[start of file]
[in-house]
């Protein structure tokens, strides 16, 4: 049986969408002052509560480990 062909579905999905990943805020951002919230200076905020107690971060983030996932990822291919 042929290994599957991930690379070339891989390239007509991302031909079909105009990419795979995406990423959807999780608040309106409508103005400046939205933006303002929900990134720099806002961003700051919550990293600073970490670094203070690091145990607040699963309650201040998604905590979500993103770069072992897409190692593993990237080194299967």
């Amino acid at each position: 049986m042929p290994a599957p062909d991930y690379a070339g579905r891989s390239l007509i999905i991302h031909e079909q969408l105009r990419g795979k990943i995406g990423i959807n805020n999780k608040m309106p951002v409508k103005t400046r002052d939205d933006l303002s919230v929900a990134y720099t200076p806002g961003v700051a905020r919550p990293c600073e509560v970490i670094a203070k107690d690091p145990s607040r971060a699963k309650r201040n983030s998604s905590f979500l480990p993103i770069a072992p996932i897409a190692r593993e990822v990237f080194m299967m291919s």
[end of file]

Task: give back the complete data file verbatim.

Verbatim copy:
[in-house]
């Protein structure tokens, strides 16, 4: 049986969408002052509560480990 062909579905999905990943805020951002919230200076905020107690971060983030996932990822291919 042929290994599957991930690379070339891989390239007509991302031909079909105009990419795979995406990423959807999780608040309106409508103005400046939205933006303002929900990134720099806002961003700051919550990293600073970490670094203070690091145990607040699963309650201040998604905590979500993103770069072992897409190692593993990237080194299967």
């Amino acid at each position: 049986m042929p290994a599957p062909d991930y690379a070339g579905r891989s390239l007509i999905i991302h031909e079909q969408l105009r990419g795979k990943i995406g990423i959807n805020n999780k608040m309106p951002v409508k103005t400046r002052d939205d933006l303002s919230v929900a990134y720099t200076p806002g961003v700051a905020r919550p990293c600073e509560v970490i670094a203070k107690d690091p145990s607040r971060a699963k309650r201040n983030s998604s905590f979500l480990p993103i770069a072992p996932i897409a190692r593993e990822v990237f080194m299967m291919s």